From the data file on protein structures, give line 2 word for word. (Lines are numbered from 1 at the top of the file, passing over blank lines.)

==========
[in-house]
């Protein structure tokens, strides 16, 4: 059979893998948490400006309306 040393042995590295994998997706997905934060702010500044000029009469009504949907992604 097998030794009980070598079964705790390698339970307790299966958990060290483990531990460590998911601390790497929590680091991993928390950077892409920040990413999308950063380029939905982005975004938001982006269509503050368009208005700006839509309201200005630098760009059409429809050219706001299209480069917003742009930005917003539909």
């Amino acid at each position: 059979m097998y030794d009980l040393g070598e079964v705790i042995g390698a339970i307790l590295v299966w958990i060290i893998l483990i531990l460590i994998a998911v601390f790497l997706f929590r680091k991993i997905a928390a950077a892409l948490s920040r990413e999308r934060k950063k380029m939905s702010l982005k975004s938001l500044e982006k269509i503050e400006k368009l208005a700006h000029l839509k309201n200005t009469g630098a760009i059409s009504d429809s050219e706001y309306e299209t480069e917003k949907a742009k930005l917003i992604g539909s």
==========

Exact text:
């Protein structure tokens, strides 16, 4: 059979893998948490400006309306 040393042995590295994998997706997905934060702010500044000029009469009504949907992604 097998030794009980070598079964705790390698339970307790299966958990060290483990531990460590998911601390790497929590680091991993928390950077892409920040990413999308950063380029939905982005975004938001982006269509503050368009208005700006839509309201200005630098760009059409429809050219706001299209480069917003742009930005917003539909």